The real test of Netanyahu’s newly found social conscience will be during the debate on the 2005 budget.

During the last year, the finance minister has tried to market himself as the new Netanyahu, the one who has learned from all of the mistakes that he made as a young prime minister. No more of the old Bibi who told John Doe one thing and Joe Blow the opposite, so that each heard what he most wanted to hear. No more of the old Bibi who made an urgent, dramatic announcement to the press after every mishap only to issue a calming announcement a few hours later. No more of the old Bibi whose right hand voted against his left, as Prime Minister Ariel Sharon once described the situation. No more.

The new Netanyahu is being marketed as someone who has matured, learned, absorbed the lessons and become a reliable person with a refined and orderly ideology that dictates a clear map, which he wishes to promote, even if public opinion is opposed. Therefore, the main test of how genuine this change in the man who would be prime minister will be during the debate on the 2005 budget.

Until now, Netanyahu’s life as finance minister has been relatively easy. For some one who has claimed the mantle of Israel’s neo-conservative guru, it did not cost him a single shekel to cut the budget, reduce allowances and privatize some government services. These moves saved him millions.

However, this ideology has another side, which is no less central than reducing government involvement. It is an excellent educational system, a system that allows its graduates fully equal opportunities to realize themselves in the future. It is the only thing that grants moral legitimacy to the free market that facilitates true efficiency.

Without it, his economic ideology is nothing more than the imposition of jungle law, in which the bullies wax fat while the rest of society is marginalized, effectively economically disenfranchised, devoid of any real hope or chance of a better future in which they can realize their potential. Netanyahu himself noted this during a press conference last May when the Dovrat Commission’s preliminary report was published. He said, “Improved education is a step towards economic development. Competition and ambition are the two large changes that will protect Israeli society. Therefore this is a foundation layer for ensuring our future”.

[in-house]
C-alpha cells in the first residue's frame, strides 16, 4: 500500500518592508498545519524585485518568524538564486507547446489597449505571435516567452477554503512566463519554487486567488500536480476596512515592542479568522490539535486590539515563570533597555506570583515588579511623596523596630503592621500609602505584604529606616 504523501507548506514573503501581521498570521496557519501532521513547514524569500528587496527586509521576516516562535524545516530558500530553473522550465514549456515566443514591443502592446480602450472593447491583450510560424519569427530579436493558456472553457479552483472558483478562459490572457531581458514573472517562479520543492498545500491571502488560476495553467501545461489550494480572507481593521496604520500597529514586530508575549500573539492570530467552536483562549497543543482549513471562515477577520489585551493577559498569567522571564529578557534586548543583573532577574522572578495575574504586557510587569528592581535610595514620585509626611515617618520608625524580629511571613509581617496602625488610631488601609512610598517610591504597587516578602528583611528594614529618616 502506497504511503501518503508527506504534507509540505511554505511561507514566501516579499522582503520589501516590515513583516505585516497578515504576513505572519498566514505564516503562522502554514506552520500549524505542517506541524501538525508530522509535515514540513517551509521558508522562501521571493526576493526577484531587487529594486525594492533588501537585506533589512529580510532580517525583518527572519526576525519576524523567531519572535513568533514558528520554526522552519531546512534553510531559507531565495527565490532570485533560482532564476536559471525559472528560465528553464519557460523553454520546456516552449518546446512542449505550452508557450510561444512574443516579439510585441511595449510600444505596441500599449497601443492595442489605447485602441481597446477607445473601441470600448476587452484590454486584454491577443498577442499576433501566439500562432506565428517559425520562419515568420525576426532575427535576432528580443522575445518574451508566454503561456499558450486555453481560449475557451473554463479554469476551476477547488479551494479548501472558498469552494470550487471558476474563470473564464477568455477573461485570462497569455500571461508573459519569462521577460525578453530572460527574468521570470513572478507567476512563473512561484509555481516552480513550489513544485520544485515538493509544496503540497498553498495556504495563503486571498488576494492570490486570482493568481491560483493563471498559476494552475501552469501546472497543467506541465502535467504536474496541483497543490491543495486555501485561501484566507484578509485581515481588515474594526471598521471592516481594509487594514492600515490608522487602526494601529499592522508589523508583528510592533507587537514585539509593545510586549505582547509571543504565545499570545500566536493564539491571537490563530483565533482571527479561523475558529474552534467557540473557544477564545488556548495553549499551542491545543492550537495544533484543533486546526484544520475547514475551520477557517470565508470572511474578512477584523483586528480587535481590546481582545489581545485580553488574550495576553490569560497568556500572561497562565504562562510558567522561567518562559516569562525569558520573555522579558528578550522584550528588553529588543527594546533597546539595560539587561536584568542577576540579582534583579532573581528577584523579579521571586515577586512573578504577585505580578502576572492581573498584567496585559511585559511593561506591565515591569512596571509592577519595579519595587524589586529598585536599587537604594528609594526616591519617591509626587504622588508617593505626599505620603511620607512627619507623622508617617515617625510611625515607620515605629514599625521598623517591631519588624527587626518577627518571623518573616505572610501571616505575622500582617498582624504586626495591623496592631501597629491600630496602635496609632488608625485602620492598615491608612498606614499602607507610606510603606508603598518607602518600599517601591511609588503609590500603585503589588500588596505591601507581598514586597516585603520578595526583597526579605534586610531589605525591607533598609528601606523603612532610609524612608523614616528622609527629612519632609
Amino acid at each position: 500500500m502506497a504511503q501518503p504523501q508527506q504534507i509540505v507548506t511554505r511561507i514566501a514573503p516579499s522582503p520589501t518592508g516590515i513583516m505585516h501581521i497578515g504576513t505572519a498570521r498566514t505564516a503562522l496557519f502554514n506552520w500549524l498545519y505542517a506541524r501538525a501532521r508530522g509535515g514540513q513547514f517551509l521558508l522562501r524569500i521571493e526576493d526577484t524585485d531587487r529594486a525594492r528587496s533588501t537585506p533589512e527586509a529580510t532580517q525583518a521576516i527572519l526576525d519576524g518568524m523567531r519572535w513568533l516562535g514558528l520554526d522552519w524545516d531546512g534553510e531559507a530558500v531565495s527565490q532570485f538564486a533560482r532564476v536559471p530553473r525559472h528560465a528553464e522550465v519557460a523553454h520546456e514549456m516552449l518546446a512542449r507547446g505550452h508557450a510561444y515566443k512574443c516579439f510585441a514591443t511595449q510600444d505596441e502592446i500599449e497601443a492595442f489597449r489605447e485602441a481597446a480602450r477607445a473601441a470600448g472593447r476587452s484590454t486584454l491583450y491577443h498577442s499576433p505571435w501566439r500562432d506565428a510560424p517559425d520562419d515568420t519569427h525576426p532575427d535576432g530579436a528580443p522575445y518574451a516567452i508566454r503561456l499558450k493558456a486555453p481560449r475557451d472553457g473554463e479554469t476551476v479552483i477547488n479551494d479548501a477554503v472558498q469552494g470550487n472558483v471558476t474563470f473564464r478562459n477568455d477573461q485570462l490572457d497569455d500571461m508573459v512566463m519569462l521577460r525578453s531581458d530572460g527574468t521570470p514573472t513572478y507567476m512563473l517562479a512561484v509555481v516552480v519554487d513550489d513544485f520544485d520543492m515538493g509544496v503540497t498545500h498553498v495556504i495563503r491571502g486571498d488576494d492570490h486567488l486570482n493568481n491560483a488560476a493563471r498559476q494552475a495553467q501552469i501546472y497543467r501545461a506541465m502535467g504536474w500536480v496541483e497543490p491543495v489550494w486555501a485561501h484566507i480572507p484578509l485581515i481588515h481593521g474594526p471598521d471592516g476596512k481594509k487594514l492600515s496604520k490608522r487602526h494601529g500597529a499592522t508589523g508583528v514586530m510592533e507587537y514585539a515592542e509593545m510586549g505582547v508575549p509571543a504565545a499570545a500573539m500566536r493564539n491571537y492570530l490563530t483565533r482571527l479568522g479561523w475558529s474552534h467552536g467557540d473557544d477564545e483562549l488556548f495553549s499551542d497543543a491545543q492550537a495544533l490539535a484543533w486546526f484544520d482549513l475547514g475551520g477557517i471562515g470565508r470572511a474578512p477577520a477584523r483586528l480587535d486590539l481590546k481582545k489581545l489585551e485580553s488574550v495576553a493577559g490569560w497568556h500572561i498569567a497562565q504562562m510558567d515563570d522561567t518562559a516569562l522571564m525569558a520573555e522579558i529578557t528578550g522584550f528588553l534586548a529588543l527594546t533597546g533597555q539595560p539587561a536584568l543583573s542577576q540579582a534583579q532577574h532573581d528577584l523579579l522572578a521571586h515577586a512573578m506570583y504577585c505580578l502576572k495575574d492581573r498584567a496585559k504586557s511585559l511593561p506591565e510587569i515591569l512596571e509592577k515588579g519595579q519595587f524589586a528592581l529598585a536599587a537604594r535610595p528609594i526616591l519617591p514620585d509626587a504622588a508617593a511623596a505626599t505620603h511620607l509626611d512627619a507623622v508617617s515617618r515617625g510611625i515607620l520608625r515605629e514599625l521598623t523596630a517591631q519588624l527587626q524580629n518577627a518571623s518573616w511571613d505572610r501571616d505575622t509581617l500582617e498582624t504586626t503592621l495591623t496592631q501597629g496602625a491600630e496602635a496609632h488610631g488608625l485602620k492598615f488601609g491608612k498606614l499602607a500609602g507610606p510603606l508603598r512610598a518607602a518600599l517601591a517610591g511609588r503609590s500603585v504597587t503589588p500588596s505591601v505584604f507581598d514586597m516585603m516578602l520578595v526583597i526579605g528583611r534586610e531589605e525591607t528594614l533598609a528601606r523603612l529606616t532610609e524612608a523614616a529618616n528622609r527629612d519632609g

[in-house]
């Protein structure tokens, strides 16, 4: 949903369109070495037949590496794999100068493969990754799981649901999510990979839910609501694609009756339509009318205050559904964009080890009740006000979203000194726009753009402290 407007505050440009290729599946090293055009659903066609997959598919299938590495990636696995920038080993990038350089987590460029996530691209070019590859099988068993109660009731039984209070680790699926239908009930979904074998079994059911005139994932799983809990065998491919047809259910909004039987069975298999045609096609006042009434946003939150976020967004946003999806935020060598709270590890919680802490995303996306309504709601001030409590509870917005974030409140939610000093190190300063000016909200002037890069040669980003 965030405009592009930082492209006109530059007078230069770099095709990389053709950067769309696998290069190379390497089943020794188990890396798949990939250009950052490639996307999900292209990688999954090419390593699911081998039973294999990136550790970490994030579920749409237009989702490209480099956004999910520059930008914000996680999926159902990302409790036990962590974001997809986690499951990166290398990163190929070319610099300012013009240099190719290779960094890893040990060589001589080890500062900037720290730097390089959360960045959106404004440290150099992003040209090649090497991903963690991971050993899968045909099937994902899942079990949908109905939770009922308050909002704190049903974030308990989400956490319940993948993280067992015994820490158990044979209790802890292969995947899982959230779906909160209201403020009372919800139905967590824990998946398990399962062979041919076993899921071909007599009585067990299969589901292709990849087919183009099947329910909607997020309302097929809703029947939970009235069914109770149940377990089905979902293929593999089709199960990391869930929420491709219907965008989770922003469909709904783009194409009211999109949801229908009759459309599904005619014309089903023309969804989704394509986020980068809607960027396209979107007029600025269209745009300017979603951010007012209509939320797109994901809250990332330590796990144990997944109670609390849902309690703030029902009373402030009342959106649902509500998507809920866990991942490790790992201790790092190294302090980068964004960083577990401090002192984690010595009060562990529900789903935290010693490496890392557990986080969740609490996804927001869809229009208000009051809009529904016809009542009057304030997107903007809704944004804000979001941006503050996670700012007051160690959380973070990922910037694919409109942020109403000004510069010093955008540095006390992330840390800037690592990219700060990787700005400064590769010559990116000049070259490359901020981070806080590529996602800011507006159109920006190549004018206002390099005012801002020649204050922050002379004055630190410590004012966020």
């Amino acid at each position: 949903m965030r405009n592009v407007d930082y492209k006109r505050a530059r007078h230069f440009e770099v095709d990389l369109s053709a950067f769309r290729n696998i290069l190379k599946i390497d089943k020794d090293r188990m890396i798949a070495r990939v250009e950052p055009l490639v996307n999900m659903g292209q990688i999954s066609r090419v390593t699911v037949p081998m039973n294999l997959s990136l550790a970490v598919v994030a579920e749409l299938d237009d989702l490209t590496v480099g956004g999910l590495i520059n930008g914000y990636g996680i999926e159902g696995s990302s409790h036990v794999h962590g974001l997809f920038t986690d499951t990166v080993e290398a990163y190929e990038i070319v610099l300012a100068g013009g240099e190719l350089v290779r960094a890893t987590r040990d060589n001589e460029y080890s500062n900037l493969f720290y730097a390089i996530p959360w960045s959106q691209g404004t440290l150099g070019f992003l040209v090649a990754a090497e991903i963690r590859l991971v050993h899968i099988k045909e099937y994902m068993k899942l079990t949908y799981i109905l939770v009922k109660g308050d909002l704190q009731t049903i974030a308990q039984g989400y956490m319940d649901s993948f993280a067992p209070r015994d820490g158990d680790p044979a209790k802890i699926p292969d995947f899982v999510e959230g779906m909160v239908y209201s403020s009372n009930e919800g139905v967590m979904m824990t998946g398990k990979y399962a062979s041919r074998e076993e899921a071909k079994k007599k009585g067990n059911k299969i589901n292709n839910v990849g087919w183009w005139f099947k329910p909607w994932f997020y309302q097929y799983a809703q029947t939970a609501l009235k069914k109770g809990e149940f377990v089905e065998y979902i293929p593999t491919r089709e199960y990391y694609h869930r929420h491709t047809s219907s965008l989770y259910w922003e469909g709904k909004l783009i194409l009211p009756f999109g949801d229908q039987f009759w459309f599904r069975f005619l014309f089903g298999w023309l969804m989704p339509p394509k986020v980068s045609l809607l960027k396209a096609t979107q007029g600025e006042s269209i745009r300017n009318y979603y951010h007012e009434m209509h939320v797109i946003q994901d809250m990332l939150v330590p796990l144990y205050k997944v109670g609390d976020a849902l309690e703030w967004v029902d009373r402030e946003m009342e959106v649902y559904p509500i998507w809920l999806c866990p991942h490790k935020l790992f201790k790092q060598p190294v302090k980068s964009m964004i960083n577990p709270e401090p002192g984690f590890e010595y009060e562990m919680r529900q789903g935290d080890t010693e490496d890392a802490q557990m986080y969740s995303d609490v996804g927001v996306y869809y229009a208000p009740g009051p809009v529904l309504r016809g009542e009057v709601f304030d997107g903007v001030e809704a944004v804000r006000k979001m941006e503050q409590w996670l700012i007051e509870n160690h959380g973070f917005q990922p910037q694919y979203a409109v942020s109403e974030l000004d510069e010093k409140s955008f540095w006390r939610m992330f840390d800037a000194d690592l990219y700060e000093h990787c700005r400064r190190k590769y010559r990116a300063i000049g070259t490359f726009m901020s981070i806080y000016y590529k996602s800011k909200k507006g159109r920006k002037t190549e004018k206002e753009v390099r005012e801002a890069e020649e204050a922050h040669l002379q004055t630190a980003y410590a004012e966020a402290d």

He himself noted that implementing the reforms in the educational system would be very expensive and require enlarged budgets, at least during the transitional period. The money is needed to finance the massive structural changes that the Commission proposed, to raise teachers’ salaries, to pay severance to teachers who are made redundant and to hire new, quality people, etc. etc. “We understand that money will need to allocated during the transitional period. This is as clear as daylight”, said Netanyahu and promised again to find the budgets needed for the reform.

Despite this, as of this writing, discussions of the budget for 2005 have not included any increase in the budget for education. Instead, the familiar lines about reducing it are being heard. An additional reduction would compound the twelve (!) budget cuts that the Ministry of Education has suffered in recent years. This is in contrast to Netanyahu’s declaration; “We do not believe that it is possible to leave education in Israel, which is in the midst of a crisis, in its current condition. Therefore, we will find the political power and the budgetary power necessary to complete this revolution because our future, quite literally, depends on it”.

Therefore, the true test is still ahead of us. If Netanyahu genuinely intends to implement the critically important reforms proposed by the Dovrat Commission, and not just the parts that save money (like firing teachers), his seriousness must find real expression in the coming budget. For example, in an earmarked, enlarged budget for implementing all elements of the reform. Otherwise, we will have proof that the new Bibi is as fraudulent as the bounced political checks he has been issuing.

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